Latest US inflation report may provide clues to future path of prices and interest rates

WASHINGTON — It’s perhaps the biggest question swirling around the U.S. economy right now: Is inflation stuck at an elevated level — or will last year’s steady decline resume sometime soon?

On Wednesday, the government will issue the latest monthly inflation report, a set of figures that will be scrutinized by economists, Wall Street traders and Federal Reserve officials for any insight into that question. Analysts estimate that year-over-year inflation dipped from 3.5% in March to 3.4% in April, according to a survey by data provider FactSet. Measured from March to April, consumer prices are expected to have risen 0.4%, the same as the previous month.

Core inflation, which excludes volatile food and energy costs, may show that some relief is in sight: It is forecast to slow to 3.6%, which would be the lowest level in three years, from 3.8% in March. Month over month, core prices are believed to have risen 0.3%, down from the previous 0.4%. The Fed closely tracks core prices, which tend to provide a better read of where inflation is headed.

Whether inflation continues its decline will likely have a significant effect on this year’s presidential race. Republican critics of President Joe Biden have sought to pin the blame for high prices on the president and to use it to try to derail his re-election bid. While hiring remains robust and wage growth, on average, healthy, prices remain generally well above where they stood before the pandemic.

On Tuesday, Fed Chair Jerome Powell reiterated that he expects inflation to ultimately reach the central bank’s 2% target. But in remarks during a panel discussion in Amsterdam, Powell acknowledged that his confidence in that forecast has weakened after three straight months of elevated price readings. Inflation has fallen sharply from 9.1% in the summer of 2022 but is higher now than in June 2023, when it first touched 3%.

The Fed’s policymakers have raised their key interest rate to a 23-year high of 5.3% in an effort to quell rising prices. Powell underscored Tuesday that the Fed will keep its rate at that level for as long as needed to fully conquer inflation, a signal that rate cuts won’t begin as soon as many people had hoped.

Such comments by Powell have dashed hopes on Wall Street that the Fed would cut its rate three times this year, which as recently as March the central bank’s officials had projected they would do. Many economists now envision just one or two reductions this year, starting in September at the earliest.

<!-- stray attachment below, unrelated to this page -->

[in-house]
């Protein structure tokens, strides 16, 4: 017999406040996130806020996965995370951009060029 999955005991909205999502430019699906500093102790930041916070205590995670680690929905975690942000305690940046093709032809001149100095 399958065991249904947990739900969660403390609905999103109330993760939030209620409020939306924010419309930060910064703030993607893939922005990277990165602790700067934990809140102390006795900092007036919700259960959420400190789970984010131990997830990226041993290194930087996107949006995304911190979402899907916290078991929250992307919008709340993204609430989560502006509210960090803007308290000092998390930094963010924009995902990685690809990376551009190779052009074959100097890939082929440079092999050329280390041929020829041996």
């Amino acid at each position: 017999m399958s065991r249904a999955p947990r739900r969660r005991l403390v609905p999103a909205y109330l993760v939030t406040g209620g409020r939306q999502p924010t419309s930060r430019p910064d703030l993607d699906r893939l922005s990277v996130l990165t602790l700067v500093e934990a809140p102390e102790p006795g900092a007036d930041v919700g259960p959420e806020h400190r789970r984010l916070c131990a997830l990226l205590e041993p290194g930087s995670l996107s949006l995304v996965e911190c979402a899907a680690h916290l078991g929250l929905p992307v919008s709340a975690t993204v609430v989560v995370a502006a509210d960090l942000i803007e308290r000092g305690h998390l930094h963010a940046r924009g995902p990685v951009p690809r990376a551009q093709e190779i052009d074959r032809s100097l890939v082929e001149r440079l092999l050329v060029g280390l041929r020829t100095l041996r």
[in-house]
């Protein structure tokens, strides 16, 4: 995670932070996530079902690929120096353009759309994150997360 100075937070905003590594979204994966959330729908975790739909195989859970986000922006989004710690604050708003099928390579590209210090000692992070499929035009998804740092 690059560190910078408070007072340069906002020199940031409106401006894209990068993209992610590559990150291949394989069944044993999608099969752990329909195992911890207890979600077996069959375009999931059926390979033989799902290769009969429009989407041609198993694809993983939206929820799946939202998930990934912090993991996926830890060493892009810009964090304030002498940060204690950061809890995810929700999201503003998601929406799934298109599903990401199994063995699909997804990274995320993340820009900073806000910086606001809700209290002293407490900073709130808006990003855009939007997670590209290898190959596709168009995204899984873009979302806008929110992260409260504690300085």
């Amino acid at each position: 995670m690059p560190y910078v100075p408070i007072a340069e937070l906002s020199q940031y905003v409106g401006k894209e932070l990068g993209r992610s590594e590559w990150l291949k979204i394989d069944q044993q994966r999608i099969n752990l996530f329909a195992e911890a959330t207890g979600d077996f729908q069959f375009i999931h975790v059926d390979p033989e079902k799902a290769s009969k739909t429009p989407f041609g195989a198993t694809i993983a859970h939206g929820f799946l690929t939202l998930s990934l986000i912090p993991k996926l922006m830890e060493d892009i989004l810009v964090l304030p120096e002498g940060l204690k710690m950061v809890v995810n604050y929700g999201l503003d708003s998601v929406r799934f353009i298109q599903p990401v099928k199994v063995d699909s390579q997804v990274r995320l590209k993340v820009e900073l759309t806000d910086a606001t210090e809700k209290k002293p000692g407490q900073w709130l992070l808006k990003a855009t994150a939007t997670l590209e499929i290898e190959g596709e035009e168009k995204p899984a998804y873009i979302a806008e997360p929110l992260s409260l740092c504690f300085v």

Economists are divided over whether the high inflation figures in recent months reflect a re-acceleration in price growth or are merely echoes of pandemic-related price distortions. While auto insurance has soared 22% from a year ago, for example, that surge may reflect factors specific to the auto industry: New car prices jumped during the pandemic, and insurance companies are now seeking to offset the higher repair and replacement costs by raising premiums.

Stubbornly elevated apartment rents are another key factor behind persistent inflation. Rents soared during the pandemic as more Americans chose to live alone or sought more living space. Though rents for new leases are rising much more slowly, consistent with pre-pandemic patterns, the earlier increases are still elevating the government’s price data.

Indeed, rents and auto insurance account for most of the elevated inflation readings, said Alan Detmeister, an economist at UBS and former Fed staffer.

“Everything else is pretty much fine,” Detmeister said. “Inflation is still coming down, though it’s not coming down as quickly as we hoped.”

Other economists point to steady consumer spending on restaurant meals, travel and entertainment, categories where in some cases price increases have also been elevated, likely reflecting strong demand.

Powell, in his remarks Tuesday, also highlighted rising rents as a key factor keeping inflation high. He called that “a bit of a puzzle” because measures of new apartment leases show new rents barely increasing. Such weaker data has apparently yet to flow into the government’s measures, which cover all rents, including for tenants who renew their leases and are facing bigger increases. Powell said the government’s measures should eventually show rent growth easing.

The Fed chair also acknowledged that the economy “is different this time” because so many Americans refinanced their mortgages at very low rates before the Fed began raising borrowing costs in March 2022. Many large businesses also locked in low rates at that time.

“It may be,” he said, that the Fed’s rate policy “is hitting the economy not quite as strongly as it would have if those two things were not the case.”

Source link

About The Author

Scroll to Top